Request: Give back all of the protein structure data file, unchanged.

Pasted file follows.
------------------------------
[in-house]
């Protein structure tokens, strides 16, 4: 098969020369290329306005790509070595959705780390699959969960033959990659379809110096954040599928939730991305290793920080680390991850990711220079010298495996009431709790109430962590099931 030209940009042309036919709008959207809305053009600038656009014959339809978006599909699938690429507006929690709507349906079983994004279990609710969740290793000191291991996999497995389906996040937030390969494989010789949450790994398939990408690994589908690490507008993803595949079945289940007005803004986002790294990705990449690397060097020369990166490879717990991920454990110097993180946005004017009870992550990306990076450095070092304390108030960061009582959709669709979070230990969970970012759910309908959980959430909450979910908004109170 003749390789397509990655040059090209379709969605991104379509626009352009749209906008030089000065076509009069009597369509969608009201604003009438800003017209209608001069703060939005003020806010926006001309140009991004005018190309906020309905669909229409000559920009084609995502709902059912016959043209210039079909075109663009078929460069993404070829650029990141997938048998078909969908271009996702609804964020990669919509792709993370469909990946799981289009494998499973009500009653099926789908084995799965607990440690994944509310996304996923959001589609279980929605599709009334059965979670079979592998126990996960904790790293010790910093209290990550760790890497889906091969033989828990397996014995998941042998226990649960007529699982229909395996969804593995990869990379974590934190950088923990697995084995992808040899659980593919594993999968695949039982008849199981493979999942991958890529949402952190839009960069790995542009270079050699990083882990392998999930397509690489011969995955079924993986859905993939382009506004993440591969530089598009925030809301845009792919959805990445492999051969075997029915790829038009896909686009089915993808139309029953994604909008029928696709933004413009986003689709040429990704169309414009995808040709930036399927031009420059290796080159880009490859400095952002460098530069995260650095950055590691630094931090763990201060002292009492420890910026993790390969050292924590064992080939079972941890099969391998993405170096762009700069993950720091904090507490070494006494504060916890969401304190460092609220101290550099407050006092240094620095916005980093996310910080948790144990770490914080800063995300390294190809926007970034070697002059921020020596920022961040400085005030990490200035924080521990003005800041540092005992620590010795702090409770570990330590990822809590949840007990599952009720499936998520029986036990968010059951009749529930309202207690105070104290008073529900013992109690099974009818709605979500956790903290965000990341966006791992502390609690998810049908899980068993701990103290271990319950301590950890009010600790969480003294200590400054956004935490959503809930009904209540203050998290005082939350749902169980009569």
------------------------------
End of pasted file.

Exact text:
[in-house]
């Protein structure tokens, strides 16, 4: 098969020369290329306005790509070595959705780390699959969960033959990659379809110096954040599928939730991305290793920080680390991850990711220079010298495996009431709790109430962590099931 030209940009042309036919709008959207809305053009600038656009014959339809978006599909699938690429507006929690709507349906079983994004279990609710969740290793000191291991996999497995389906996040937030390969494989010789949450790994398939990408690994589908690490507008993803595949079945289940007005803004986002790294990705990449690397060097020369990166490879717990991920454990110097993180946005004017009870992550990306990076450095070092304390108030960061009582959709669709979070230990969970970012759910309908959980959430909450979910908004109170 003749390789397509990655040059090209379709969605991104379509626009352009749209906008030089000065076509009069009597369509969608009201604003009438800003017209209608001069703060939005003020806010926006001309140009991004005018190309906020309905669909229409000559920009084609995502709902059912016959043209210039079909075109663009078929460069993404070829650029990141997938048998078909969908271009996702609804964020990669919509792709993370469909990946799981289009494998499973009500009653099926789908084995799965607990440690994944509310996304996923959001589609279980929605599709009334059965979670079979592998126990996960904790790293010790910093209290990550760790890497889906091969033989828990397996014995998941042998226990649960007529699982229909395996969804593995990869990379974590934190950088923990697995084995992808040899659980593919594993999968695949039982008849199981493979999942991958890529949402952190839009960069790995542009270079050699990083882990392998999930397509690489011969995955079924993986859905993939382009506004993440591969530089598009925030809301845009792919959805990445492999051969075997029915790829038009896909686009089915993808139309029953994604909008029928696709933004413009986003689709040429990704169309414009995808040709930036399927031009420059290796080159880009490859400095952002460098530069995260650095950055590691630094931090763990201060002292009492420890910026993790390969050292924590064992080939079972941890099969391998993405170096762009700069993950720091904090507490070494006494504060916890969401304190460092609220101290550099407050006092240094620095916005980093996310910080948790144990770490914080800063995300390294190809926007970034070697002059921020020596920022961040400085005030990490200035924080521990003005800041540092005992620590010795702090409770570990330590990822809590949840007990599952009720499936998520029986036990968010059951009749529930309202207690105070104290008073529900013992109690099974009818709605979500956790903290965000990341966006791992502390609690998810049908899980068993701990103290271990319950301590950890009010600790969480003294200590400054956004935490959503809930009904209540203050998290005082939350749902169980009569």